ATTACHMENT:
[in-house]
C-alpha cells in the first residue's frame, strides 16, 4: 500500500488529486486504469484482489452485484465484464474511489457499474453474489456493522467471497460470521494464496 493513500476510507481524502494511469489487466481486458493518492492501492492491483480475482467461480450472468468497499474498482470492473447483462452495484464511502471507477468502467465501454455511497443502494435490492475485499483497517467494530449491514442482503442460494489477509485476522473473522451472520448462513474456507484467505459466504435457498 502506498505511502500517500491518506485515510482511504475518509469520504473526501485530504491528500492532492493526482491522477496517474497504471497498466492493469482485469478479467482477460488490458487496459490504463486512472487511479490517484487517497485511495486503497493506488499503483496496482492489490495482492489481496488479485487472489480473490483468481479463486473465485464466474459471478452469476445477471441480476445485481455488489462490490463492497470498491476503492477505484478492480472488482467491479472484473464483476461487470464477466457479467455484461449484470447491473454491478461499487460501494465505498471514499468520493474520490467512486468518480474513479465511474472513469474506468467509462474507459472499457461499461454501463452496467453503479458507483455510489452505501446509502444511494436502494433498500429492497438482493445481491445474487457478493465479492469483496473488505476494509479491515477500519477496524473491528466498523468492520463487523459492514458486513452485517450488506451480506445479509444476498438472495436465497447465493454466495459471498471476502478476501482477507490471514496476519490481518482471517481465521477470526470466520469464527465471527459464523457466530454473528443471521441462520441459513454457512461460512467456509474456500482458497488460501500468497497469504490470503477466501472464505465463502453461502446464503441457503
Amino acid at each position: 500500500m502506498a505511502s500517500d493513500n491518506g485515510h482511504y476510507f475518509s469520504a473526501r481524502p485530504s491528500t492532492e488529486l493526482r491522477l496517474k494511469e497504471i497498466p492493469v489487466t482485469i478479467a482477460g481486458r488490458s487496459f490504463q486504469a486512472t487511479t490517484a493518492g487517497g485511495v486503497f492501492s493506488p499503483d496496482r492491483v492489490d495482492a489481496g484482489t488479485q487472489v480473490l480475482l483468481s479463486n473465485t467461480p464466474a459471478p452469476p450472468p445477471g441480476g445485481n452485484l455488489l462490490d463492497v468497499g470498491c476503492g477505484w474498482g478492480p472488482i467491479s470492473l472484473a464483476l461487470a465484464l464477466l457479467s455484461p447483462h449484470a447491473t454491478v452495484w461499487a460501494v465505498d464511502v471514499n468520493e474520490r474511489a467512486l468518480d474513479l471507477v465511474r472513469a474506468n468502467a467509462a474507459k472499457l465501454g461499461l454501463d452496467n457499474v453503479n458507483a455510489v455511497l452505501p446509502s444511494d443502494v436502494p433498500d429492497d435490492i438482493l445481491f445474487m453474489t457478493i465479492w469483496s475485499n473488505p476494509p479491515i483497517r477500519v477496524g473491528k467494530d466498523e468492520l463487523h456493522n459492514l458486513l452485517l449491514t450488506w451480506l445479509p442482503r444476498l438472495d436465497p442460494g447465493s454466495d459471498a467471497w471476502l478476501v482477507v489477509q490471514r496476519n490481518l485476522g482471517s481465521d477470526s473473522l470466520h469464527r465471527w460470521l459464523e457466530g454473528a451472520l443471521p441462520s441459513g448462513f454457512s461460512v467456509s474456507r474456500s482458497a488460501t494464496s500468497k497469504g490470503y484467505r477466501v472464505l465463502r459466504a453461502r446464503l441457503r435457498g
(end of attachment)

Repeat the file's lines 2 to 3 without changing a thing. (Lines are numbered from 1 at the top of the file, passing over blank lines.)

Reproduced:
C-alpha cells in the first residue's frame, strides 16, 4: 500500500488529486486504469484482489452485484465484464474511489457499474453474489456493522467471497460470521494464496 493513500476510507481524502494511469489487466481486458493518492492501492492491483480475482467461480450472468468497499474498482470492473447483462452495484464511502471507477468502467465501454455511497443502494435490492475485499483497517467494530449491514442482503442460494489477509485476522473473522451472520448462513474456507484467505459466504435457498 502506498505511502500517500491518506485515510482511504475518509469520504473526501485530504491528500492532492493526482491522477496517474497504471497498466492493469482485469478479467482477460488490458487496459490504463486512472487511479490517484487517497485511495486503497493506488499503483496496482492489490495482492489481496488479485487472489480473490483468481479463486473465485464466474459471478452469476445477471441480476445485481455488489462490490463492497470498491476503492477505484478492480472488482467491479472484473464483476461487470464477466457479467455484461449484470447491473454491478461499487460501494465505498471514499468520493474520490467512486468518480474513479465511474472513469474506468467509462474507459472499457461499461454501463452496467453503479458507483455510489452505501446509502444511494436502494433498500429492497438482493445481491445474487457478493465479492469483496473488505476494509479491515477500519477496524473491528466498523468492520463487523459492514458486513452485517450488506451480506445479509444476498438472495436465497447465493454466495459471498471476502478476501482477507490471514496476519490481518482471517481465521477470526470466520469464527465471527459464523457466530454473528443471521441462520441459513454457512461460512467456509474456500482458497488460501500468497497469504490470503477466501472464505465463502453461502446464503441457503
Amino acid at each position: 500500500m502506498a505511502s500517500d493513500n491518506g485515510h482511504y476510507f475518509s469520504a473526501r481524502p485530504s491528500t492532492e488529486l493526482r491522477l496517474k494511469e497504471i497498466p492493469v489487466t482485469i478479467a482477460g481486458r488490458s487496459f490504463q486504469a486512472t487511479t490517484a493518492g487517497g485511495v486503497f492501492s493506488p499503483d496496482r492491483v492489490d495482492a489481496g484482489t488479485q487472489v480473490l480475482l483468481s479463486n473465485t467461480p464466474a459471478p452469476p450472468p445477471g441480476g445485481n452485484l455488489l462490490d463492497v468497499g470498491c476503492g477505484w474498482g478492480p472488482i467491479s470492473l472484473a464483476l461487470a465484464l464477466l457479467s455484461p447483462h449484470a447491473t454491478v452495484w461499487a460501494v465505498d464511502v471514499n468520493e474520490r474511489a467512486l468518480d474513479l471507477v465511474r472513469a474506468n468502467a467509462a474507459k472499457l465501454g461499461l454501463d452496467n457499474v453503479n458507483a455510489v455511497l452505501p446509502s444511494d443502494v436502494p433498500d429492497d435490492i438482493l445481491f445474487m453474489t457478493i465479492w469483496s475485499n473488505p476494509p479491515i483497517r477500519v477496524g473491528k467494530d466498523e468492520l463487523h456493522n459492514l458486513l452485517l449491514t450488506w451480506l445479509p442482503r444476498l438472495d436465497p442460494g447465493s454466495d459471498a467471497w471476502l478476501v482477507v489477509q490471514r496476519n490481518l485476522g482471517s481465521d477470526s473473522l470466520h469464527r465471527w460470521l459464523e457466530g454473528a451472520l443471521p441462520s441459513g448462513f454457512s461460512v467456509s474456507r474456500s482458497a488460501t494464496s500468497k497469504g490470503y484467505r477466501v472464505l465463502r459466504a453461502r446464503l441457503r435457498g